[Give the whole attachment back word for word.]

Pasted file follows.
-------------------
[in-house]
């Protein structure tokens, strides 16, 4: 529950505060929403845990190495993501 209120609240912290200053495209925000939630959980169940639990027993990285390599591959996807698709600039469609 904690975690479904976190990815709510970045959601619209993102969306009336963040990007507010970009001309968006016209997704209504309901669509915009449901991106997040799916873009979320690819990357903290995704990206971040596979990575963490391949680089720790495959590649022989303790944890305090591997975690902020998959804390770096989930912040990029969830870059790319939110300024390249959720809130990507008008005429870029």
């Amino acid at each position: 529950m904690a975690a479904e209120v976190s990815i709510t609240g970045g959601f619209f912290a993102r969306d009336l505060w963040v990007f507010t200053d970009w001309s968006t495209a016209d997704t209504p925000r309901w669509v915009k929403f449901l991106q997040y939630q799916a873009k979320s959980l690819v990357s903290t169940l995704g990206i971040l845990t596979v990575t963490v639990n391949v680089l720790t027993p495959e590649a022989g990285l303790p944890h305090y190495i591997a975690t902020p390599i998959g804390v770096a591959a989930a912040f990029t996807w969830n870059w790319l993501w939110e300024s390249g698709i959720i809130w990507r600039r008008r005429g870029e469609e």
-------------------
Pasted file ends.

[in-house]
């Protein structure tokens, strides 16, 4: 529950505060929403845990190495993501 209120609240912290200053495209925000939630959980169940639990027993990285390599591959996807698709600039469609 904690975690479904976190990815709510970045959601619209993102969306009336963040990007507010970009001309968006016209997704209504309901669509915009449901991106997040799916873009979320690819990357903290995704990206971040596979990575963490391949680089720790495959590649022989303790944890305090591997975690902020998959804390770096989930912040990029969830870059790319939110300024390249959720809130990507008008005429870029």
């Amino acid at each position: 529950m904690a975690a479904e209120v976190s990815i709510t609240g970045g959601f619209f912290a993102r969306d009336l505060w963040v990007f507010t200053d970009w001309s968006t495209a016209d997704t209504p925000r309901w669509v915009k929403f449901l991106q997040y939630q799916a873009k979320s959980l690819v990357s903290t169940l995704g990206i971040l845990t596979v990575t963490v639990n391949v680089l720790t027993p495959e590649a022989g990285l303790p944890h305090y190495i591997a975690t902020p390599i998959g804390v770096a591959a989930a912040f990029t996807w969830n870059w790319l993501w939110e300024s390249g698709i959720i809130w990507r600039r008008r005429g870029e469609e």